Who'd have thought a bunch of flowers could bring on a life long orgasm?
No - not that kind of orgasm. I mean a creative “climax” in a story.
Way back in the Jurassic history of our company, John Watson - my Trilogy partner - and I started our company by making short films.
Really short in some cases. We were hired to make two to three minute abstract visual filler material for the CBC.
The Canadian network bought TV shows from the USA where more commercials per hour were tolerated, leaving the CBC short a few minutes on their broadcasts, which they plugged with filmed fillers that they could just jump in and out of like wallpaper. The rule was: no story that needed to run to a finish.
I know, I am getting to the ORGASM stuff, trust me.
We made flat little films, like a day sailing, a day in the park... icicles dripping. And we were going to make a nice little movie on wild flowers blowing in the wind, dappling with sunlight.
And then I had an inspiration... What if we cut our flowers to the 1812 Overture? Tchaikovsky's classic music that ends with cannons blowing off and church bells pealing?
John trimmed the overture to a tight 5 minutes and wove our fields and flower images to it. It started off seductively pastoral, and slowly built to the cataclysmic effects of real cannons and a whole orchestra belting out the triumph of war. The resulting combination of the power of the music and the synchronization of sunlight flashing and flowers zooming at the viewer like fireworks, was amazing! It was visceral, it made you want to cheer. I coined the term ‘orgasm’ to explain the effect.
The only problem was the CBC refused to buy the film... The impact was too successful. They said it had to be played in one piece and could not be cut away from. For them it told a story.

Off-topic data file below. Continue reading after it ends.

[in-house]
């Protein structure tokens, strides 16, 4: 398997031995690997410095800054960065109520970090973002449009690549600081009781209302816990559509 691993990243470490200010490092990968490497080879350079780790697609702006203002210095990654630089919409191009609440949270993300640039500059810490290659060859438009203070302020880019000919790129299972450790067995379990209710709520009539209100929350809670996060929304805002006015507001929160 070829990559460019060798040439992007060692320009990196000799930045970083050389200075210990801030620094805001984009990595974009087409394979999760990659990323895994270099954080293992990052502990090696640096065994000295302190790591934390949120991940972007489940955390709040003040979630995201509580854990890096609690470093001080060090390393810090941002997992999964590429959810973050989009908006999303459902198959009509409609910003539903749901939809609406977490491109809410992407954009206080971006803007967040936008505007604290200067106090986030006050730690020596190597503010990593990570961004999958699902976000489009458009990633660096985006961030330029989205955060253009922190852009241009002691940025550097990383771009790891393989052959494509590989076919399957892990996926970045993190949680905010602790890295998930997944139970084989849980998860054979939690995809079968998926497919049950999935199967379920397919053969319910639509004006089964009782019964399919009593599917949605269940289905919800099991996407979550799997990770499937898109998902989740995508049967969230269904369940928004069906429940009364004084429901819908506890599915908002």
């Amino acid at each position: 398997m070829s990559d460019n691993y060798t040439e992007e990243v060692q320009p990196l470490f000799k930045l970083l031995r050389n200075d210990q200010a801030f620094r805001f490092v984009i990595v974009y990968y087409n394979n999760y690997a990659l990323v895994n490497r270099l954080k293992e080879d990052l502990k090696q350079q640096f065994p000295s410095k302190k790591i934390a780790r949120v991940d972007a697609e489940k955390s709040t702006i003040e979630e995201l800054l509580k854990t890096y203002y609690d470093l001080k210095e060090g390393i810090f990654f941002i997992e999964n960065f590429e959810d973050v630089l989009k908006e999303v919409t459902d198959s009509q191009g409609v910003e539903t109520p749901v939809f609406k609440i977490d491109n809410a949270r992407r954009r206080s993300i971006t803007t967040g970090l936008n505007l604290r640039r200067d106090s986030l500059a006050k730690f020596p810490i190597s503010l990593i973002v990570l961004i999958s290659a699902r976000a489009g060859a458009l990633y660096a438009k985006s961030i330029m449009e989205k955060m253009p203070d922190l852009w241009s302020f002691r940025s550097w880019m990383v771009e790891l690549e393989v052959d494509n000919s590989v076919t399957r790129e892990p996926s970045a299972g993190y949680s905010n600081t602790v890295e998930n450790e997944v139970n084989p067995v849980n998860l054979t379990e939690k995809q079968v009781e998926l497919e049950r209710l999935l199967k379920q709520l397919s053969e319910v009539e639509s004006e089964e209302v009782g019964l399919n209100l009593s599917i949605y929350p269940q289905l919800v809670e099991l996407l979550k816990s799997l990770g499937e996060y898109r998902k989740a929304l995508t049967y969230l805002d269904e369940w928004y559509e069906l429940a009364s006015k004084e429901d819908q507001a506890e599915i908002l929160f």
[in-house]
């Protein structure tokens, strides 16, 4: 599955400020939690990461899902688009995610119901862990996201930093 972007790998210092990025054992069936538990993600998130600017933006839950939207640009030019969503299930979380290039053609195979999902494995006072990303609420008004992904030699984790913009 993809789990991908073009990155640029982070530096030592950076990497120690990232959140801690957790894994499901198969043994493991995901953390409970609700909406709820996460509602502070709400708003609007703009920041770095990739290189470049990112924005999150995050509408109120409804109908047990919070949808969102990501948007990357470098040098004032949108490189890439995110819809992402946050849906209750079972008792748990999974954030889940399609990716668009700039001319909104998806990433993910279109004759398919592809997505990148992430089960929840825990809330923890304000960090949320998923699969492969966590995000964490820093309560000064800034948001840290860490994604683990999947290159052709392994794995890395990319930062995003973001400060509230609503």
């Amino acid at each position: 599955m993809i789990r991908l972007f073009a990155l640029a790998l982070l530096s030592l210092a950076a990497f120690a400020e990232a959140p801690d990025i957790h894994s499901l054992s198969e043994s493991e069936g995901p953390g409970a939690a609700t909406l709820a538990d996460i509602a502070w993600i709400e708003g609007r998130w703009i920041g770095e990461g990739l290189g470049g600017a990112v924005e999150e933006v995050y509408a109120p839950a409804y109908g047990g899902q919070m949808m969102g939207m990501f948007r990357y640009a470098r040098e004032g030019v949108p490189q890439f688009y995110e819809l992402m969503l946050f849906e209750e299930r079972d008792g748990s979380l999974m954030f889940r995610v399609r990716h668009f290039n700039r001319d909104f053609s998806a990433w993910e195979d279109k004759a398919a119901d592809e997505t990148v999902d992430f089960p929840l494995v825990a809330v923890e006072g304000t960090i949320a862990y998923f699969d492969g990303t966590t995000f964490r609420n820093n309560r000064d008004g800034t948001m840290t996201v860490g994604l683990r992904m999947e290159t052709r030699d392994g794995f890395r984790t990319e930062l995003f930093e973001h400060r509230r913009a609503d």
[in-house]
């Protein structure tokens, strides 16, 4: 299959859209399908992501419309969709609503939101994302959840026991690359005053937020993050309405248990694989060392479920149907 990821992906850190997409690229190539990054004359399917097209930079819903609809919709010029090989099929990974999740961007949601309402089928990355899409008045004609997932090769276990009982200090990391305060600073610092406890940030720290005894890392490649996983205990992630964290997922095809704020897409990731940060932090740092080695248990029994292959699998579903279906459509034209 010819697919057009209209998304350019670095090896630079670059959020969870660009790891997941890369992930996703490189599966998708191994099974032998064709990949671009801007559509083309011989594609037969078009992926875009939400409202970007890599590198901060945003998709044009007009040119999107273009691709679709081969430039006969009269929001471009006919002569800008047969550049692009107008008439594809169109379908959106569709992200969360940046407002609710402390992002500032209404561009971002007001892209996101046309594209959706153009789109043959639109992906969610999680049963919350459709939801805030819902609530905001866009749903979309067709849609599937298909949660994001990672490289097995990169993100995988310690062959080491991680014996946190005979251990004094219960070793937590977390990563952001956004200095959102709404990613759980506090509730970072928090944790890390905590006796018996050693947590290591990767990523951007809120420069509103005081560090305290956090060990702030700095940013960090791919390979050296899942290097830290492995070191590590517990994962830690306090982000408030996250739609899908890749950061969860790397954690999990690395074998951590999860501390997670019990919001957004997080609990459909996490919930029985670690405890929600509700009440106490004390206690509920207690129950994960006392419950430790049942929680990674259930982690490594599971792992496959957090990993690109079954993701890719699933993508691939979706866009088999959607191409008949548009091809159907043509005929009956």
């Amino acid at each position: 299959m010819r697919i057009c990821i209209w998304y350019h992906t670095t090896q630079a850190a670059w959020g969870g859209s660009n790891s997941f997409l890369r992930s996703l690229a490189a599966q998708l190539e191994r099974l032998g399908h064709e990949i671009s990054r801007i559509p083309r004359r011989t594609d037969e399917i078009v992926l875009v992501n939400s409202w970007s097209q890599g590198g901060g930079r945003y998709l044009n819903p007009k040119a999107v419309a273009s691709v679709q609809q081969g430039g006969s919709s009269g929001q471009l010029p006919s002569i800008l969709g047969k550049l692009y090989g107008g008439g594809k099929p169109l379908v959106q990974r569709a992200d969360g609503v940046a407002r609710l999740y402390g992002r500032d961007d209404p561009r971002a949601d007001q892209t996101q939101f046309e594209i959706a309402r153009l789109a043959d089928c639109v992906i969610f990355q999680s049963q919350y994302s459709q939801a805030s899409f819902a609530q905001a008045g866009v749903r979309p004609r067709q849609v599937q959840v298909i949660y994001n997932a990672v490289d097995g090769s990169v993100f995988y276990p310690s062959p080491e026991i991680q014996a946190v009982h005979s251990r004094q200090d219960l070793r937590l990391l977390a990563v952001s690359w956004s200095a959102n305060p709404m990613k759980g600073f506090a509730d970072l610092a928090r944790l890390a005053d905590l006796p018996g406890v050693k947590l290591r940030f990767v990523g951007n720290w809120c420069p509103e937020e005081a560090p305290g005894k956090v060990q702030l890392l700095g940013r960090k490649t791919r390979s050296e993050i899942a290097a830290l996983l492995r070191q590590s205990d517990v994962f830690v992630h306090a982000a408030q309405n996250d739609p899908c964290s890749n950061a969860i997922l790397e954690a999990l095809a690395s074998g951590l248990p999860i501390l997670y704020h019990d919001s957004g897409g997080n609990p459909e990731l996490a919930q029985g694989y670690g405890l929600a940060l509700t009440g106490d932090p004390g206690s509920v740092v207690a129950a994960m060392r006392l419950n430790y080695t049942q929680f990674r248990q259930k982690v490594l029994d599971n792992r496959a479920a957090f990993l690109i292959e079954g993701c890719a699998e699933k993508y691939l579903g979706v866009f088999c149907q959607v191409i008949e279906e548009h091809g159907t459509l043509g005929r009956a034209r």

We were distraught - but strangely, the more we showed the movie the more we learned of its power. The film's build to its climax moved people immensely. It got applause. Distributors volunteered to blow the movie up to 35mm and it played in paying theaters. Not just that, but critics reviewed the damn thing in the newspapers!
And we learned a lesson that we never let go of. Human nature instinctively values a powerful sense of completion. From then on, we never made a film that didn't build to a catharsis. Our films won awards.
We consulted in Hollywood on films like Rocky 2 and Victory -- films that ended with a peak of characters in a physical challenge. We noted movies like Jaws, Star Wars – even Avatar today, all saved the best to last and sent their audiences out of the theater dazzled.
And we never wrote a script that didn't finish with its greatest emotions saved for the end.
We read a lot of script submissions. Too many stories that do not have that physical build, or a short story-like twist, or dynamic character completion.
It may sound crude -- but a script without an orgasm -- has less chance of getting made. And if it does get made, less chance of thrusting the audience out of the theaters eager to share their experience as word of mouth.
So. My third act advice – don’t let down your investment of time and love… make sure your story comes to a climax. So everyone can feel good!